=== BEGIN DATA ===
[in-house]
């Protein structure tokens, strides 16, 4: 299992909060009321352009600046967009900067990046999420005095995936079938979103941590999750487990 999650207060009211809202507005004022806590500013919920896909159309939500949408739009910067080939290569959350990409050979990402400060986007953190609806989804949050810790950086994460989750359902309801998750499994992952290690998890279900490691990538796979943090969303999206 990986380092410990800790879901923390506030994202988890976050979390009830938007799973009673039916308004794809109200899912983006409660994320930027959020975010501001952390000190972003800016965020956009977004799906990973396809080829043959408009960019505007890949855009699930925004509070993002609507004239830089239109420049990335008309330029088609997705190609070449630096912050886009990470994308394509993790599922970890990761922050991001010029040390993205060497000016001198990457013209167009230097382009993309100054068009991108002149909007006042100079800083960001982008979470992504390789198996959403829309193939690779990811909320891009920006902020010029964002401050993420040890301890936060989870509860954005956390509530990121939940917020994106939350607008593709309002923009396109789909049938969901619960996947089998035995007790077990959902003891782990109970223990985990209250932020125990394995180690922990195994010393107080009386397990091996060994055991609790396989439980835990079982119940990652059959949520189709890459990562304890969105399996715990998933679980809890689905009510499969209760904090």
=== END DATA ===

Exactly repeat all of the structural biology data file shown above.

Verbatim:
[in-house]
């Protein structure tokens, strides 16, 4: 299992909060009321352009600046967009900067990046999420005095995936079938979103941590999750487990 999650207060009211809202507005004022806590500013919920896909159309939500949408739009910067080939290569959350990409050979990402400060986007953190609806989804949050810790950086994460989750359902309801998750499994992952290690998890279900490691990538796979943090969303999206 990986380092410990800790879901923390506030994202988890976050979390009830938007799973009673039916308004794809109200899912983006409660994320930027959020975010501001952390000190972003800016965020956009977004799906990973396809080829043959408009960019505007890949855009699930925004509070993002609507004239830089239109420049990335008309330029088609997705190609070449630096912050886009990470994308394509993790599922970890990761922050991001010029040390993205060497000016001198990457013209167009230097382009993309100054068009991108002149909007006042100079800083960001982008979470992504390789198996959403829309193939690779990811909320891009920006902020010029964002401050993420040890301890936060989870509860954005956390509530990121939940917020994106939350607008593709309002923009396109789909049938969901619960996947089998035995007790077990959902003891782990109970223990985990209250932020125990394995180690922990195994010393107080009386397990091996060994055991609790396989439980835990079982119940990652059959949520189709890459990562304890969105399996715990998933679980809890689905009510499969209760904090």